The Ultimate Entrepreneurial Risk: Student Debt (Flipping the University: Part 2)


In 2012, a team of ex-Google employees decided to launch their own company: a venture capital firm of sorts with a twist called Upstart. While traditional venture capital structures give funding to companies, Upstart’s financial backers monetarily support individuals. All they ask for in return is a share of future income. What do these budding entrepreneurs put that money toward? Some invest it directly into their companies. Others toward improving their tech knowledge through coding classes. But many funnel it into the primary credit constraint facing twentysomethings today: student debt.

Collectively, Americans owe $1.2 trillion in college loans — that’s three times Google’s valuation and over two-thirds of the U.S. national debt. Ten years ago, student debt amounted to $253 billion, a hefty number to be sure, but just one quarter of what is owed today. In some ways, this sharp rise in debt is a positive indicator of the increase in college attendance and graduation: Since 2003, there has been a 30 percent increase in attendance at full-time postsecondary institutions. Concurrent with this increase in higher education is a decrease in entrepreneurship; the number of newly incorporated businesses decreased by about one-sixth during that same 10-year period.

Source: Bureau of Labor Statistics.

Of course, causation is not correlation, and the downswing in new businesses coincides neatly with the downswing in our economy. But the increase in student debt and the decrease in entrepreneurship are likely connected, a connection that inspired the team behind Upstart.

Why is student debt linked to the decrease in entrepreneurship? First, consider the case of a college graduate with no student loans to her name. With no looming specter of debt, this 22-year-old likely feels like she can embrace the risk inherent in starting a business. Sure, she may have to sleep on his friend’s futon and exist off of ramen noodles, but she can handle the initial struggle of starting a business. Her business might not hit the jackpot — in fact, new business survival statistics show that chances are it won’t. But the good news is that while she is pursuing her new venture — pitching her idea to venture capitalists and angels — she faces zero dollars in monthly interest payments.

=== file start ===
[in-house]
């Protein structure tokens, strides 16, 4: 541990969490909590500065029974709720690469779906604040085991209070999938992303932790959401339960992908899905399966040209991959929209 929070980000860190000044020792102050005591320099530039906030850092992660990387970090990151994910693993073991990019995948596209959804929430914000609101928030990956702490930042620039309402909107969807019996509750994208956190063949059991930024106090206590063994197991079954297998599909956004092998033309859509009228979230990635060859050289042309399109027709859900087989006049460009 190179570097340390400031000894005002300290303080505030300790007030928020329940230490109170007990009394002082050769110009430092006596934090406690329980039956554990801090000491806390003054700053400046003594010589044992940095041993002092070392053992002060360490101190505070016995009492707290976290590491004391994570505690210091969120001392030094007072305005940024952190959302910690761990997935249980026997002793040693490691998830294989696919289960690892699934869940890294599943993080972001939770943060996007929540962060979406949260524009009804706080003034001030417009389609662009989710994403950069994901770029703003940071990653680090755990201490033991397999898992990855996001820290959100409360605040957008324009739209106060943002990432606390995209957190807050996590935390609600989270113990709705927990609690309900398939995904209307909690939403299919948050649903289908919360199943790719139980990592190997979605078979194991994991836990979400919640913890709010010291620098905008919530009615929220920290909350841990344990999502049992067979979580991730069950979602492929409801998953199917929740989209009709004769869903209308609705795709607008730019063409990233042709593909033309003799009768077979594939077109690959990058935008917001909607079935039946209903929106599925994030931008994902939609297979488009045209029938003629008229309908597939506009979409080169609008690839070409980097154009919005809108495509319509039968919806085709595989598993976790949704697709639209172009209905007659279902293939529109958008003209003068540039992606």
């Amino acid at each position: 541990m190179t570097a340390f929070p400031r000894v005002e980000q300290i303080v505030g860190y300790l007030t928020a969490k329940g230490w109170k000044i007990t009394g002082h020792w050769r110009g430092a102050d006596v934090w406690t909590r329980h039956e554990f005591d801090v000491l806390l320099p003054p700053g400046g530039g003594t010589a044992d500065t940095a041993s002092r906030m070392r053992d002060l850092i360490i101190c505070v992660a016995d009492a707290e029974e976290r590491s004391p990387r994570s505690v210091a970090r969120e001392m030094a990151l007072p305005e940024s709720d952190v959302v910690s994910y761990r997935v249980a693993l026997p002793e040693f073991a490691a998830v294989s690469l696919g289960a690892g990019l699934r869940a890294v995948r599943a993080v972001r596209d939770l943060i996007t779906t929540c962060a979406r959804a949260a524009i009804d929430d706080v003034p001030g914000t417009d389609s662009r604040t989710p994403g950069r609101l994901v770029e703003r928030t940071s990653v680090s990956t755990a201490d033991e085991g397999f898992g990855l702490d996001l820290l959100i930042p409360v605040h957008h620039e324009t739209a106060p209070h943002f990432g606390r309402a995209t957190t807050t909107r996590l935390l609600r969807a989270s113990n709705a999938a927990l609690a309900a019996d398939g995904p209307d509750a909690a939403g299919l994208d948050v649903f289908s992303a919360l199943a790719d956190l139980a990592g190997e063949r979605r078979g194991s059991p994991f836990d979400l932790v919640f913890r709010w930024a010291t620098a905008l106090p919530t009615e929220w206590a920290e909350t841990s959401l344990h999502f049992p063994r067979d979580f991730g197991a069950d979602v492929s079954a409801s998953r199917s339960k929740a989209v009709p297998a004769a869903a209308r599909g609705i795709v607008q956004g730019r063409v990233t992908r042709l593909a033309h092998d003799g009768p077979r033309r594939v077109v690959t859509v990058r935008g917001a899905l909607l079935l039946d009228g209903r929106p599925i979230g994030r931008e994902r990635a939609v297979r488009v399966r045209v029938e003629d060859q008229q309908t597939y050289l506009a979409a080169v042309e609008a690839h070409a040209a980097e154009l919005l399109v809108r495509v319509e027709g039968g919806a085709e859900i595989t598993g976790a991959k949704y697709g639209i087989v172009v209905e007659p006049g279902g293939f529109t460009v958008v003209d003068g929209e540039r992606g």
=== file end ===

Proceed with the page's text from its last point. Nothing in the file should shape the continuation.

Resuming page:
But the story above isn’t typical. Seven out of 10 students graduate to an average of $29,400 in debt, with interest rates that hover around four percent. Suddenly, that college grad’s view after leaving the ivory tower has changed. Taking a risk in starting a business no longer seems as realistic, since debt payments will continue to accrue even as his company’s cash flow remains at zero. The potential entrepreneur’s primary goal has subtly shifted from the desire to invest in a career he loves to the desire to make enough money to make his debt payments. In other words, he is more likely to start working a desk job before shopping around his newest business idea. The grad’s relationship with financial risk has changed, and while Upstart is one solution to the problem, it certainly can’t address every student’s debt.

This is why flipping the university and starting something — a business, an organization or a club — while still at your university, and while your debt payments are still several years off, is so important. Building the confidence and the foundation that you can start something from scratch and make it work can give you the edge that’s needed to put financial risk in perspective, balancing that risk with your ability to start a business that has real value. Being an entrepreneur is about seeking out and embracing risk. At 20, with a safety net of professors, peers and other university officials, taking an entrepreneurial risk isn’t actually that risky. At 22, with debt payments kicking in, you have a lot to lose.

Does the U.S. need to rethink the way it structures college payments? Yes, definitely: One unintended consequence of the increase in federal loans is that universities may react by increasing tuition. It’s also not ideal that student loans make up the one kind of debt courts rarely let you include in bankruptcy filings. But these kinds of structural changes aren’t going to happen any time soon.

So, embrace what you have control over and start thinking of your university as your very own laboratory to build your farm league of relationships and experiences that you can call on when you launch your startup. Tomorrow, you’ll likely graduate to mounting debt and a stagnant economy. Today, your campus is there for you to use as a fertile ground where you can plant your ideas and build your virtual board of advisors. By planning the seeds today, you will be building the confidence necessary to put college debt in perspective, and you will be honoring the Chinese proverb, “He who plants a seed, plants a hope.”